"Integrating the Curriculum" and Other Slogans
©2000 Gary K. Clabaugh
Like so many other rallying cries for one sort of school "reform" or another, calls for an "integrated" or "integrative" curriculum often amount to little more than empty sloganeering. They are simply the latest in a seemingly endless series of essentially empty buzzwords that fail to inform, while still exciting enthusiasm.
Technically, slogans are statements in which key terms are undefined. Indeed it is this very lack of specificity that makes them appealing. Lacking details we tend to supply our own meanings without even realizing it. We then conclude that we are in essential agreement with the slogan. It is in this way that slogans attract adherents as light attracts moths.
Slogans can serve positive purposes. They are useful if we are attempting to establish a broad but very shallow and temporary consensus among people of varied interests. Politicos sloganize at national conventions to rally the party faithful, for example, and there is nothing wrong with that. Indeed, it would be folly if either party attempted to define the actual details of their platform. If you want to win, it is better to simply announce the coming of a "New Deal," "Great Society," or "Kinder, Gentler America" and wait until after the election to hammer out the details. Similarly, we do not require anything more than slogans when we launch ships, dedicate buildings, or even bury the dead. In all such cases well-crafted slogans can be used to temporarily paper over the cracks in the consensus and create the solidarity necessary for common celebration.
There are times, however, when sloganeering is unhelpful -- even problematic. For example, when state education officials attempt to mandate an "integrated" or maybe "integrative," curriculum they often leave the matter at the slogan stage. Still, there usually are deadlines to be met and documents to be filed. If so, the slogan ends up inconveniencing and distracting a lot of folks who would be better employed teaching children. Members of the Oklahoma State Board of Education have declared, for instance, that by the year 2000:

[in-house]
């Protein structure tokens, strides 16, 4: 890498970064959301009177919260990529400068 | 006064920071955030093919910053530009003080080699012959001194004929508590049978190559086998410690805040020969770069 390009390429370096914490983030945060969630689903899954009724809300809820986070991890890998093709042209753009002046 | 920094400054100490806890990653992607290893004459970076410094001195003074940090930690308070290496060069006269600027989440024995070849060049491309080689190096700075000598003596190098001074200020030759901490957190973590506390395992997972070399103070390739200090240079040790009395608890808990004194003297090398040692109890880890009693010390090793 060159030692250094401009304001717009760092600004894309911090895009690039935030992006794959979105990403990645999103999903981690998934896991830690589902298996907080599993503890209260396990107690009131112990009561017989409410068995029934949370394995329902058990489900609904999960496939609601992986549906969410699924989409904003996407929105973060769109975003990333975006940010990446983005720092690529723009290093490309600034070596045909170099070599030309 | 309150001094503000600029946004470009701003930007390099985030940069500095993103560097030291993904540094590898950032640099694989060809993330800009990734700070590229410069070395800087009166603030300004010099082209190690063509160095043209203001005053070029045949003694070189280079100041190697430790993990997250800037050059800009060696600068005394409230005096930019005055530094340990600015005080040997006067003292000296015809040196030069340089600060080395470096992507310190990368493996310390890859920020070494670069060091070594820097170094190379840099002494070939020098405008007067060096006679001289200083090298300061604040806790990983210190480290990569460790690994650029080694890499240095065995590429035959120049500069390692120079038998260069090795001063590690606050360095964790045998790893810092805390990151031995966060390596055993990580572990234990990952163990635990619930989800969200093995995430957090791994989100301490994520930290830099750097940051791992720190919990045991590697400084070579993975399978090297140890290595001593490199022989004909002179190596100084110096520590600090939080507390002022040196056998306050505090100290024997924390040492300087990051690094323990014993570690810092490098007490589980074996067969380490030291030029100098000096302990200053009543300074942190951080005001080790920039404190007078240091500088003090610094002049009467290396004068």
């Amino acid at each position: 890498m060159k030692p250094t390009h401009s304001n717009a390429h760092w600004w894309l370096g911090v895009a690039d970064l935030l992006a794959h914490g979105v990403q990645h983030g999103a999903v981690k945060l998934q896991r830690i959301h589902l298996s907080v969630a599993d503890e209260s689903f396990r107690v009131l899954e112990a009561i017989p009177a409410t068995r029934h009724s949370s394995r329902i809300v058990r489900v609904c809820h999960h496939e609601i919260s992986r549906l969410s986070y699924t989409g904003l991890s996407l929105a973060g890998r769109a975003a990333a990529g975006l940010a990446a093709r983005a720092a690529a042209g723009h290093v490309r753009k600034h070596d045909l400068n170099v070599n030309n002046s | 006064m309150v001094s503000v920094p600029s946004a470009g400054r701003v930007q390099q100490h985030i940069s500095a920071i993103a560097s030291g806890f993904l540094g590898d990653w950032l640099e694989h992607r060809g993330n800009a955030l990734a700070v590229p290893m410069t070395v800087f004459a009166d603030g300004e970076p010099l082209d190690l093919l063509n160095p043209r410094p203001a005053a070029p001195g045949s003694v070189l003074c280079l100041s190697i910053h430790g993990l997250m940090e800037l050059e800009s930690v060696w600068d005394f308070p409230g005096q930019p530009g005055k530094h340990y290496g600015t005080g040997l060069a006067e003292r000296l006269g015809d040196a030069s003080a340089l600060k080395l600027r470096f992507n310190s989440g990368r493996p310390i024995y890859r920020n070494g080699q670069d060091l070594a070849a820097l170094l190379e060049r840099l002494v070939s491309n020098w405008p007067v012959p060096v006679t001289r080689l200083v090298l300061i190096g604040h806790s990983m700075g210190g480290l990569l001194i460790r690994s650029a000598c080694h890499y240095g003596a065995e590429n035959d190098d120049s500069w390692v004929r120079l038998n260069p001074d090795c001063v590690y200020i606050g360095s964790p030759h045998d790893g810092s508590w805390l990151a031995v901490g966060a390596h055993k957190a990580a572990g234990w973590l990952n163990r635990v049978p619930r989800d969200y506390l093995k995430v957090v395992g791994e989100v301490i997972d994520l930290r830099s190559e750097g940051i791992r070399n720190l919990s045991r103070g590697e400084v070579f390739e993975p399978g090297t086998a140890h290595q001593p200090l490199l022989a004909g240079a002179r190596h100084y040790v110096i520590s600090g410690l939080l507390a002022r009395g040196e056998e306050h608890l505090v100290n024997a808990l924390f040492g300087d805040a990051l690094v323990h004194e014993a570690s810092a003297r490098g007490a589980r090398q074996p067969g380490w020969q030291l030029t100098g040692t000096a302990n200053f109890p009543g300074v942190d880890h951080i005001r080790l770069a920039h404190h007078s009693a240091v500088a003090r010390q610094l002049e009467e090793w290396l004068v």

The Board neither describes nor prescribes what this "integrated curriculum" must amount to. Like education officials in other states, they are content to sloganize in order to avoid the problem of trying to work out a consensus on the matter. But slogan or no, state education officials usually get around to requiring school districts to do something -- usually create documents and fill in forms -- to "comply" with their slogan.
"All schools will focus instruction on the needs of each individual student at all levels within the framework of an integrated curriculum."
District officials are ill-advised to sit on their hands if they want state funds, so their response is typically to convene a series of meetings on "compliance" at various levels of the school bureaucracy. Then, sooner or latter, some hapless soul inherits the unenviable job of taking the school district's existing curriculum and "integrating" it.
Realists see this as a paper process. They know that the school administration cannot get the teachers to follow the district's present curriculum, much less persuade them to "integrate" their instruction at all levels. Besides, no one agrees on what this "integration" even amounts to. Nevertheless, in order to maintain at least the appearance of compliance, the next order of business is to involve the faculty in the process. This results in a series of mind-numbing meetings and vast amounts of busywork that prevent teachers from paying full attention to their charges. Finally, unable to establish anything that even approaches consensus on the matter, the faculty settles for making things look like they are "integrated."
Eventually a document is submitted to state authorities. Of course, little or nothing will have changed in the classroom, but enough paperwork has been generated to satisify the state officials who set the whole thing in motion. Each district now has a document which, when filed with all the other documents from hundreds of districts across the state, collectively vouchsafe that the pedagogical millenium is at hand.
Some day someone in the state education department who is cleaning up will find hundreds of curriculum integration documents moldering away in a forgotten file. By this time the members of the state board who mandated the "integrated curriculum" will have long-since served their terms, and been replaced by folks with new slogans. So the documents, representing hundreds of hours of work, will go to the shredder. Eventually, they will be recycled into more paper to possibly serve the process again.TO TOP